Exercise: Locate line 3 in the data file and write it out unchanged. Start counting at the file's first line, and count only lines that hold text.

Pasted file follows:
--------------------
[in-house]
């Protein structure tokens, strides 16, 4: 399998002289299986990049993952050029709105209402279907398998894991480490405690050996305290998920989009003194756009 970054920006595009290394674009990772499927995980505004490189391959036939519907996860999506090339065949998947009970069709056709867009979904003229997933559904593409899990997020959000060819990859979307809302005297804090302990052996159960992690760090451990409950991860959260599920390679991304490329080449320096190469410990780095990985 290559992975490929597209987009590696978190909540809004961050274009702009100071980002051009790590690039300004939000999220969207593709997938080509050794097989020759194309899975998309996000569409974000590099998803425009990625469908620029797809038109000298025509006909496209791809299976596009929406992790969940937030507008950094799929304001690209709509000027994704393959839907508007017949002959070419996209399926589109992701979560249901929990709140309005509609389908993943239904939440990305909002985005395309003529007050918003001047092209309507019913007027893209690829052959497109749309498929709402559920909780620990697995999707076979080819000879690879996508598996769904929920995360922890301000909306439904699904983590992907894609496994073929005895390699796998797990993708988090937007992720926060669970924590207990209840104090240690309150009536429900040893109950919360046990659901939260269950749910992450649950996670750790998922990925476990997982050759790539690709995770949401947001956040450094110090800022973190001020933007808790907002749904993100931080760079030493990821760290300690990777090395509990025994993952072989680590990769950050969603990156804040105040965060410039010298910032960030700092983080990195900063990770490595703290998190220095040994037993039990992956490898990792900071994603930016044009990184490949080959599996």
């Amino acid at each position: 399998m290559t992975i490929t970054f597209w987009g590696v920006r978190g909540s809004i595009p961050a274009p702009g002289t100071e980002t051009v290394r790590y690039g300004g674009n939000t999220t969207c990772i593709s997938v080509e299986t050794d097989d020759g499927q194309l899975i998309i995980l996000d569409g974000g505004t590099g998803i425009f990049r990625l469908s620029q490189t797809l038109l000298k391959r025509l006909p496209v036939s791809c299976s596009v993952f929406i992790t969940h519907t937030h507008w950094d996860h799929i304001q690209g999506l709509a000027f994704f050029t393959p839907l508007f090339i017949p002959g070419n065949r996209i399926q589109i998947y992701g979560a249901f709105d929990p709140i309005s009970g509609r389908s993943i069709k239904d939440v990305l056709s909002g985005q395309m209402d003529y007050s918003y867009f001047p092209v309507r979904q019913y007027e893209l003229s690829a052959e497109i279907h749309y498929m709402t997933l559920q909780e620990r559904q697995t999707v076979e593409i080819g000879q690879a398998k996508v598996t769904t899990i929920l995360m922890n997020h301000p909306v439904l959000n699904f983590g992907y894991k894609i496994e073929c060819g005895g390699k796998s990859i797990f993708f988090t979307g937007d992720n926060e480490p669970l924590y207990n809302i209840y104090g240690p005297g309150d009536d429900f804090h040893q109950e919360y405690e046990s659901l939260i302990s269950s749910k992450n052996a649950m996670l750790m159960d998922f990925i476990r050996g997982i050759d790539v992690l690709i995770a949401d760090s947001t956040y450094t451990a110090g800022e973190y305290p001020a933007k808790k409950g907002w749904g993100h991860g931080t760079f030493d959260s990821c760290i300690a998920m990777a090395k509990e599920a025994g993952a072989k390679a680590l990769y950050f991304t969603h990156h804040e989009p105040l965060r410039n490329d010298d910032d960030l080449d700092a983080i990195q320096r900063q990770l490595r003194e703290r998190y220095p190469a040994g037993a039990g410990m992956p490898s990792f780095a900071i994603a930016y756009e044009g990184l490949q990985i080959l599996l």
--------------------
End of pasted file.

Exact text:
């Amino acid at each position: 399998m290559t992975i490929t970054f597209w987009g590696v920006r978190g909540s809004i595009p961050a274009p702009g002289t100071e980002t051009v290394r790590y690039g300004g674009n939000t999220t969207c990772i593709s997938v080509e299986t050794d097989d020759g499927q194309l899975i998309i995980l996000d569409g974000g505004t590099g998803i425009f990049r990625l469908s620029q490189t797809l038109l000298k391959r025509l006909p496209v036939s791809c299976s596009v993952f929406i992790t969940h519907t937030h507008w950094d996860h799929i304001q690209g999506l709509a000027f994704f050029t393959p839907l508007f090339i017949p002959g070419n065949r996209i399926q589109i998947y992701g979560a249901f709105d929990p709140i309005s009970g509609r389908s993943i069709k239904d939440v990305l056709s909002g985005q395309m209402d003529y007050s918003y867009f001047p092209v309507r979904q019913y007027e893209l003229s690829a052959e497109i279907h749309y498929m709402t997933l559920q909780e620990r559904q697995t999707v076979e593409i080819g000879q690879a398998k996508v598996t769904t899990i929920l995360m922890n997020h301000p909306v439904l959000n699904f983590g992907y894991k894609i496994e073929c060819g005895g390699k796998s990859i797990f993708f988090t979307g937007d992720n926060e480490p669970l924590y207990n809302i209840y104090g240690p005297g309150d009536d429900f804090h040893q109950e919360y405690e046990s659901l939260i302990s269950s749910k992450n052996a649950m996670l750790m159960d998922f990925i476990r050996g997982i050759d790539v992690l690709i995770a949401d760090s947001t956040y450094t451990a110090g800022e973190y305290p001020a933007k808790k409950g907002w749904g993100h991860g931080t760079f030493d959260s990821c760290i300690a998920m990777a090395k509990e599920a025994g993952a072989k390679a680590l990769y950050f991304t969603h990156h804040e989009p105040l965060r410039n490329d010298d910032d960030l080449d700092a983080i990195q320096r900063q990770l490595r003194e703290r998190y220095p190469a040994g037993a039990g410990m992956p490898s990792f780095a900071i994603a930016y756009e044009g990184l490949q990985i080959l599996l």